When I started covering the theater industry a decade ago, the Roundabout Theatre Company was in its prime. The theater company was still basking in the glow of its Cabaret triumph and was just about to open the American Airlines Theatre. It was the non-profit theater company that most other non-profit theater companies wanted to be. Companies like Manhattan Theatre Club were chasing it. It was obvious. On my early tour of the American Airlines, Roundabout Artistic Director Todd Haimes told us that the theater had more bathrooms per seat than any other Broadway theater. A few years later, when it was time for MTC to open the Biltmore, we were told that the Biltmore had the second most bathrooms per seat. But that was all the way back in 2003. Times change.
This week, many in the industry have been asking around to get an idea of how Sondheim on Sondheim rehearsals are going. That is because Roundabout cannot afford another failure. This is after all the season in which the company launched its third Broadway house, the Henry Miller's Theatre, with a revival of Bye Bye Birdie that was thought to be "can't miss" until, well, it started. After seeing it, the lyrics in the heads of theater fans may have been "I wanna see you out that door. Baby, bye, bye, bye," lyrics made famous by 'N Sync, not Charles Strouse and Lee Adams. (Though, "I'll try Birdie, to forget somehow..." might have been a secret chant for fans of the movie version.) I won't discuss in detail After Miss Julie, Present Laughter or The Understudy, but, overall, this has not been a season of hits for Roundabout. Wishful Drinking may have been the most successful entry and that wasn't really a Roundabout show.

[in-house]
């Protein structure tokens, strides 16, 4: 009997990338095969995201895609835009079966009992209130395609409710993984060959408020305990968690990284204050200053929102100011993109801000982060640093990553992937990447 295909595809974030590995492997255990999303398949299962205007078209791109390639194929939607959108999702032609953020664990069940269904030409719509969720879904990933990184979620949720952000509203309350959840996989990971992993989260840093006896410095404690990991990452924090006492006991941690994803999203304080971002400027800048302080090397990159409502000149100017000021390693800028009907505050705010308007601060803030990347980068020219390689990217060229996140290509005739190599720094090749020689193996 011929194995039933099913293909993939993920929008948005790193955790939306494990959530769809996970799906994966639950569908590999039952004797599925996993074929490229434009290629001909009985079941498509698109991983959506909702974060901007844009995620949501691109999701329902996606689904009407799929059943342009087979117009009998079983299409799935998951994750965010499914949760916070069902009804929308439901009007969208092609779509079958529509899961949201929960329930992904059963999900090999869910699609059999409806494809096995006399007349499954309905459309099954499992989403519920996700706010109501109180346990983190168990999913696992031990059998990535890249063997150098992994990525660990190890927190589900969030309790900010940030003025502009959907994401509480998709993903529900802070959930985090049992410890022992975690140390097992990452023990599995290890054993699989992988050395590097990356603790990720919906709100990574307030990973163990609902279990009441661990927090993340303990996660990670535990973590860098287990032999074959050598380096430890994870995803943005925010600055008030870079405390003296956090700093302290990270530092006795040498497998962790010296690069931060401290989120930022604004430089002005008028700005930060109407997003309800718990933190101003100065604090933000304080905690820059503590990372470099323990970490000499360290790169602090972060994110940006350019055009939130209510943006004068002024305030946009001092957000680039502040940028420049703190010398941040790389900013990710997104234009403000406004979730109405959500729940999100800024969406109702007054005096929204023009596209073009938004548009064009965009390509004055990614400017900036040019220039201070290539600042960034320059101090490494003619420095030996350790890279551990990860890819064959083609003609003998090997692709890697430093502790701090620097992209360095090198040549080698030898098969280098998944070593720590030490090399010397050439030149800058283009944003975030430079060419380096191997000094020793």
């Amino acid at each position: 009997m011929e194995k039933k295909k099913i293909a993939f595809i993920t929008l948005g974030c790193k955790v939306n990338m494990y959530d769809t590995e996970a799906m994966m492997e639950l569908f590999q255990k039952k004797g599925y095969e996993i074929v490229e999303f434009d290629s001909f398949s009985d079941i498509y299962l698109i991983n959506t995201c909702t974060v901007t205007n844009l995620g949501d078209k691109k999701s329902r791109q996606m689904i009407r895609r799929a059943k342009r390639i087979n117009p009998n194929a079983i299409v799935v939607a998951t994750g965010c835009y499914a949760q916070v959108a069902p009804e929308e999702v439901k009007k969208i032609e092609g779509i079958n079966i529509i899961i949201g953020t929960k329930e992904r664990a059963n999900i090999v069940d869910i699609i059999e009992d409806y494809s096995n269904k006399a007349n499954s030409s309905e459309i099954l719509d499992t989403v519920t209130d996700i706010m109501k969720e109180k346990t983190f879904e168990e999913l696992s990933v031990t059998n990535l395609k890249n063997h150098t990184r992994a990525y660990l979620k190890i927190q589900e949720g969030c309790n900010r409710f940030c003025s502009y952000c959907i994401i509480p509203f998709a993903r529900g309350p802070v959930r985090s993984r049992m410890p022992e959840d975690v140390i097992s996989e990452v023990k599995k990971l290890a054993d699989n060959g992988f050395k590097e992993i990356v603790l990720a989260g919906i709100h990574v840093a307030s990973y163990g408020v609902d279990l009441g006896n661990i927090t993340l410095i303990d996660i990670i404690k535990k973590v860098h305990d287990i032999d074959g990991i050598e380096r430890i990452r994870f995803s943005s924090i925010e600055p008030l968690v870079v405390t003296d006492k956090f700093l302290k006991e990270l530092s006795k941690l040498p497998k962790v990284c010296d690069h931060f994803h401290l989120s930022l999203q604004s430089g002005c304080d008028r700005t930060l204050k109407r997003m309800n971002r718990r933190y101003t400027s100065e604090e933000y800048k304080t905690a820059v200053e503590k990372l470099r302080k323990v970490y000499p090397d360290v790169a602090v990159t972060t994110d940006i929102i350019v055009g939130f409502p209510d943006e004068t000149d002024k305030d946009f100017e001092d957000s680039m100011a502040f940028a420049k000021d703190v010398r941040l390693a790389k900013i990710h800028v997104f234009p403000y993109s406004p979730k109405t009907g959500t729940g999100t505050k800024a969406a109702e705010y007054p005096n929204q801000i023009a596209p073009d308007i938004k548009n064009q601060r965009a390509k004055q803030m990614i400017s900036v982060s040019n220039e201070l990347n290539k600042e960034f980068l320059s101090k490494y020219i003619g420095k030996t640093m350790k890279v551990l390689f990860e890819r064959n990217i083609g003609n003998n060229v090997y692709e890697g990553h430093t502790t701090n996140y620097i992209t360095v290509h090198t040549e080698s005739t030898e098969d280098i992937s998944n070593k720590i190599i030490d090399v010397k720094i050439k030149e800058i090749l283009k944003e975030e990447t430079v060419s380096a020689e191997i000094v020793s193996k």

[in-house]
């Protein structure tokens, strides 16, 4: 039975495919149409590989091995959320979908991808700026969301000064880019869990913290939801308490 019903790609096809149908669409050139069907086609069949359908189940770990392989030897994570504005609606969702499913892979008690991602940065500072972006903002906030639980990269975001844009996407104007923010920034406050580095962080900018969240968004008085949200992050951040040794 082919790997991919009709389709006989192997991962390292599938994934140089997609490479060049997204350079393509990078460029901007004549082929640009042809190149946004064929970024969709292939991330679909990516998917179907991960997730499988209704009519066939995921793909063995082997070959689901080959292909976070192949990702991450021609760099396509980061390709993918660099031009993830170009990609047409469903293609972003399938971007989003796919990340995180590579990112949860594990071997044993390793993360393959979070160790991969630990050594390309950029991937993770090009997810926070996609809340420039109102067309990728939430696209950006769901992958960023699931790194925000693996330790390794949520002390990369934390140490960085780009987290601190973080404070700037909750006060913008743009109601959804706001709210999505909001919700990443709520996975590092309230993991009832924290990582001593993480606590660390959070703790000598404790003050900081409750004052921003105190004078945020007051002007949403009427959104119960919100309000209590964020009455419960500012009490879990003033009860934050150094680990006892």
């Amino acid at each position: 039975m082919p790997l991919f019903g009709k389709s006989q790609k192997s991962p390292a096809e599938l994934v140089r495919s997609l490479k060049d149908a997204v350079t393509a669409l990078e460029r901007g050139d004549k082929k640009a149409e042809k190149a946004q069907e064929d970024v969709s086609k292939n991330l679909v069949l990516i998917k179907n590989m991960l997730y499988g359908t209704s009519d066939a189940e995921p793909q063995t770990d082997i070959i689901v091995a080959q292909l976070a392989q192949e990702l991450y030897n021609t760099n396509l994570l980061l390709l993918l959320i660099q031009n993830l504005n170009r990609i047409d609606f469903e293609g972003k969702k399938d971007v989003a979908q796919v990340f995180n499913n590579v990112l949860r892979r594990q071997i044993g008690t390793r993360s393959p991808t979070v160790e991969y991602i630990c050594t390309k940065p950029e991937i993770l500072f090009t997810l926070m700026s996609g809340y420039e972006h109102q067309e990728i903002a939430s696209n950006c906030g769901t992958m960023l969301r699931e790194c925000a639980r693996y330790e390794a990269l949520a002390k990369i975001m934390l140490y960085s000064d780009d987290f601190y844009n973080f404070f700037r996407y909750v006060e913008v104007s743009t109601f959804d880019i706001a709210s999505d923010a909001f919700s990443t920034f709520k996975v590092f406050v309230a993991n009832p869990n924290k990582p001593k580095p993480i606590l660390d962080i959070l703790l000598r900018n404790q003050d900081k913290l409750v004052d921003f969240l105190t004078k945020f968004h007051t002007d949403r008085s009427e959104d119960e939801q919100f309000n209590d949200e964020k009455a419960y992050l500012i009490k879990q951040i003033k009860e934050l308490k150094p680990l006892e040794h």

Manhattan Theatre Club on the other hand is looking pretty good. While reviews for their off-Broadway offerings this season (Nightingale and Equivocation) have been mixed, the company scored big with their shows at the Samuel J. Friedman Theatre (né the Biltmore), The Royal Family and Time Stands Still. While MTC's previous season on the Great White Way was sort of a struggle--Nick Whitby's To Be Or Not To Be may go down in my mind as one of the most puzzling mountings ever--off-Broadway in 2008-2009 MTC presented Ruined. Ruined was so great that any previous MTC sins, including To Be Or Not To Be and last season's detestable off-Broadway opener Romantic Poetry, faded. Sort of at least. I still remember that MTC opened the Biltmore with the unnecessary The Violet Hour and then brought to Broadway the soggy Drowning Crow. And The Royal Family wasn't exactly in keeping with the theater's mission statement. All that said, MTC is riding extremely high compared to Roundabout.
So the pressure is on for Sondheim on Sondheim and Lips Together, Teeth Apart (a former MTC show), the forthcoming Broadway entries from Roundabout. The former will get the majority of the attention, as it is Sondheim, it is a musical and it will be considered purely a Roundabout creation (despite the previous involvement of another non-profit and producing team). But if either is a huge hit, it would help Roundabout tremendously. After all, things change quickly in this industry. A couple of years ago many sane theatergoers would have thought Playwrights Horizons' Artistic Director Tim Sanford should be forcibly removed from New York City. Now that Playwrights' last three offerings--Circle Mirror Transformation, This and Clybourne Park--were hits, he is suddenly seen as someone with taste again.
This explains the intent focus on Sondheim on Sondheim--it could be Roundabout's turnaround show. The economy combined with the non-profit's high overhead and the increasing competition out there (Second Stage enters the Broadway game shortly) means that, without a huge hit, next season will necessarily be marred by cost cutting measures. I hope that does not happen--I could live without a season filled with one person plays. So I am looking forward to writing in this space how much I loved Sondheim on Sondheim. In the meantime, I am refusing to answer emails about how rehearsals are going. Stop sending them. Only time will tell if the show is more Follies than Frogs.